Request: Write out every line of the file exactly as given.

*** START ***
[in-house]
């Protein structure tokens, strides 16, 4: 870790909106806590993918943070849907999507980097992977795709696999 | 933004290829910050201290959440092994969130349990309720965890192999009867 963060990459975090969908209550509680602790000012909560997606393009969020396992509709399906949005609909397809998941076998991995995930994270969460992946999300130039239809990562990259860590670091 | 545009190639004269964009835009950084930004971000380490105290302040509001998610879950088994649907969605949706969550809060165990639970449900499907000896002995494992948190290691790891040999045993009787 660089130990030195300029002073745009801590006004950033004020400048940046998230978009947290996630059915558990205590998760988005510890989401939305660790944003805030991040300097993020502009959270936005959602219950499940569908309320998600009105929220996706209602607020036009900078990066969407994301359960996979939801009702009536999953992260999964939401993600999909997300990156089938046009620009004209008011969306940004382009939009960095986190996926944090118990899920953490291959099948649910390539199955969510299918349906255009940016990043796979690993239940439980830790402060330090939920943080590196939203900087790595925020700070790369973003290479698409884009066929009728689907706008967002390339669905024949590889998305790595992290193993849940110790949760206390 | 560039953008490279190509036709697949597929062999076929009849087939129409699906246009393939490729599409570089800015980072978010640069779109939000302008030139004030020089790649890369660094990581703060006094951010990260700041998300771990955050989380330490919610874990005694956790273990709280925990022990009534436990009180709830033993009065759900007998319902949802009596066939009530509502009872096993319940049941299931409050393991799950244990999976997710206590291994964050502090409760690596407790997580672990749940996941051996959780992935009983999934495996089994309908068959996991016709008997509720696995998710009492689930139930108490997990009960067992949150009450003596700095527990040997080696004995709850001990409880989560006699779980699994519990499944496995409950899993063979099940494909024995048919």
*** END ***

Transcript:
[in-house]
């Protein structure tokens, strides 16, 4: 870790909106806590993918943070849907999507980097992977795709696999 | 933004290829910050201290959440092994969130349990309720965890192999009867 963060990459975090969908209550509680602790000012909560997606393009969020396992509709399906949005609909397809998941076998991995995930994270969460992946999300130039239809990562990259860590670091 | 545009190639004269964009835009950084930004971000380490105290302040509001998610879950088994649907969605949706969550809060165990639970449900499907000896002995494992948190290691790891040999045993009787 660089130990030195300029002073745009801590006004950033004020400048940046998230978009947290996630059915558990205590998760988005510890989401939305660790944003805030991040300097993020502009959270936005959602219950499940569908309320998600009105929220996706209602607020036009900078990066969407994301359960996979939801009702009536999953992260999964939401993600999909997300990156089938046009620009004209008011969306940004382009939009960095986190996926944090118990899920953490291959099948649910390539199955969510299918349906255009940016990043796979690993239940439980830790402060330090939920943080590196939203900087790595925020700070790369973003290479698409884009066929009728689907706008967002390339669905024949590889998305790595992290193993849940110790949760206390 | 560039953008490279190509036709697949597929062999076929009849087939129409699906246009393939490729599409570089800015980072978010640069779109939000302008030139004030020089790649890369660094990581703060006094951010990260700041998300771990955050989380330490919610874990005694956790273990709280925990022990009534436990009180709830033993009065759900007998319902949802009596066939009530509502009872096993319940049941299931409050393991799950244990999976997710206590291994964050502090409760690596407790997580672990749940996941051996959780992935009983999934495996089994309908068959996991016709008997509720696995998710009492689930139930108490997990009960067992949150009450003596700095527990040997080696004995709850001990409880989560006699779980699994519990499944496995409950899993063979099940494909024995048919």